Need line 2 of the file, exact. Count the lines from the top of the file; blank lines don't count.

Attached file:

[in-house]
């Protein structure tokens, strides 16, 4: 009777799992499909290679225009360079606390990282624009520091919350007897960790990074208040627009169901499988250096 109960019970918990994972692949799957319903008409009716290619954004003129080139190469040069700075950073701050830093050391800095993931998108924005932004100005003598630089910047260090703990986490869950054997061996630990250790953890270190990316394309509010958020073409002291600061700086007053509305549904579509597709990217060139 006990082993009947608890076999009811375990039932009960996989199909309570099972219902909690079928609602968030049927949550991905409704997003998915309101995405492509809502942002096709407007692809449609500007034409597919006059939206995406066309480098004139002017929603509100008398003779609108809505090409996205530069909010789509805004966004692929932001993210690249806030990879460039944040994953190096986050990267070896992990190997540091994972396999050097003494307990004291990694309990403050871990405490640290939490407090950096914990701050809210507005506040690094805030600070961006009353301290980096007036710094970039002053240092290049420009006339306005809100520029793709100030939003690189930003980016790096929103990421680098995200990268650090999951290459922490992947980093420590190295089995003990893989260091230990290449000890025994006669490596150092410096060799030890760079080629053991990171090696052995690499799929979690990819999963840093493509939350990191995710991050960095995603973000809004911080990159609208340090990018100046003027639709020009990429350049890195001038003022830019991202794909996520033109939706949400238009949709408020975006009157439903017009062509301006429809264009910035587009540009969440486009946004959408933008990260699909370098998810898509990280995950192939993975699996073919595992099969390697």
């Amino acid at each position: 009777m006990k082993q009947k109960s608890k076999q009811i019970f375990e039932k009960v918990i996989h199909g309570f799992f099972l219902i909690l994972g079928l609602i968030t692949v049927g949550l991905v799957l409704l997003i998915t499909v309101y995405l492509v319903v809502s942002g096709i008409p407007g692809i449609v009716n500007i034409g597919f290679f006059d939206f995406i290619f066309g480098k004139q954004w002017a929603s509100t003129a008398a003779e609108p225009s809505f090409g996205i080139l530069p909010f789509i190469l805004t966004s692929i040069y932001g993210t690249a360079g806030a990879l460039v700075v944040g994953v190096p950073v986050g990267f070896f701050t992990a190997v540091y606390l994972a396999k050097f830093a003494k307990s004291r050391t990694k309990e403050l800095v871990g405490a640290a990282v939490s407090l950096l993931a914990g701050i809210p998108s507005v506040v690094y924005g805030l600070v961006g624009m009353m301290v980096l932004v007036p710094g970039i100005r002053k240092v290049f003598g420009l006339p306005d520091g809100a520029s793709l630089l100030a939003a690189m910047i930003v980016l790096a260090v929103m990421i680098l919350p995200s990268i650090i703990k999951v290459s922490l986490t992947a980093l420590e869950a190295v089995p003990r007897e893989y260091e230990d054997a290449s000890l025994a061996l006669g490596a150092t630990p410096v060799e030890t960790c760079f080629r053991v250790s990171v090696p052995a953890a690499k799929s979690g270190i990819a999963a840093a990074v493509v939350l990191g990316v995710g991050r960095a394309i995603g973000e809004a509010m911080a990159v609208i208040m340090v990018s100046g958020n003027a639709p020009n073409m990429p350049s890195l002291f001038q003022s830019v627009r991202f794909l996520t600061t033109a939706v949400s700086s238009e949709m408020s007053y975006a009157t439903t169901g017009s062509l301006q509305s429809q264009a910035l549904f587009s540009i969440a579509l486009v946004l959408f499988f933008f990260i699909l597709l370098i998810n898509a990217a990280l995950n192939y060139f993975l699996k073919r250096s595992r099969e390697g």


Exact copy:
């Protein structure tokens, strides 16, 4: 009777799992499909290679225009360079606390990282624009520091919350007897960790990074208040627009169901499988250096 109960019970918990994972692949799957319903008409009716290619954004003129080139190469040069700075950073701050830093050391800095993931998108924005932004100005003598630089910047260090703990986490869950054997061996630990250790953890270190990316394309509010958020073409002291600061700086007053509305549904579509597709990217060139 006990082993009947608890076999009811375990039932009960996989199909309570099972219902909690079928609602968030049927949550991905409704997003998915309101995405492509809502942002096709407007692809449609500007034409597919006059939206995406066309480098004139002017929603509100008398003779609108809505090409996205530069909010789509805004966004692929932001993210690249806030990879460039944040994953190096986050990267070896992990190997540091994972396999050097003494307990004291990694309990403050871990405490640290939490407090950096914990701050809210507005506040690094805030600070961006009353301290980096007036710094970039002053240092290049420009006339306005809100520029793709100030939003690189930003980016790096929103990421680098995200990268650090999951290459922490992947980093420590190295089995003990893989260091230990290449000890025994006669490596150092410096060799030890760079080629053991990171090696052995690499799929979690990819999963840093493509939350990191995710991050960095995603973000809004911080990159609208340090990018100046003027639709020009990429350049890195001038003022830019991202794909996520033109939706949400238009949709408020975006009157439903017009062509301006429809264009910035587009540009969440486009946004959408933008990260699909370098998810898509990280995950192939993975699996073919595992099969390697």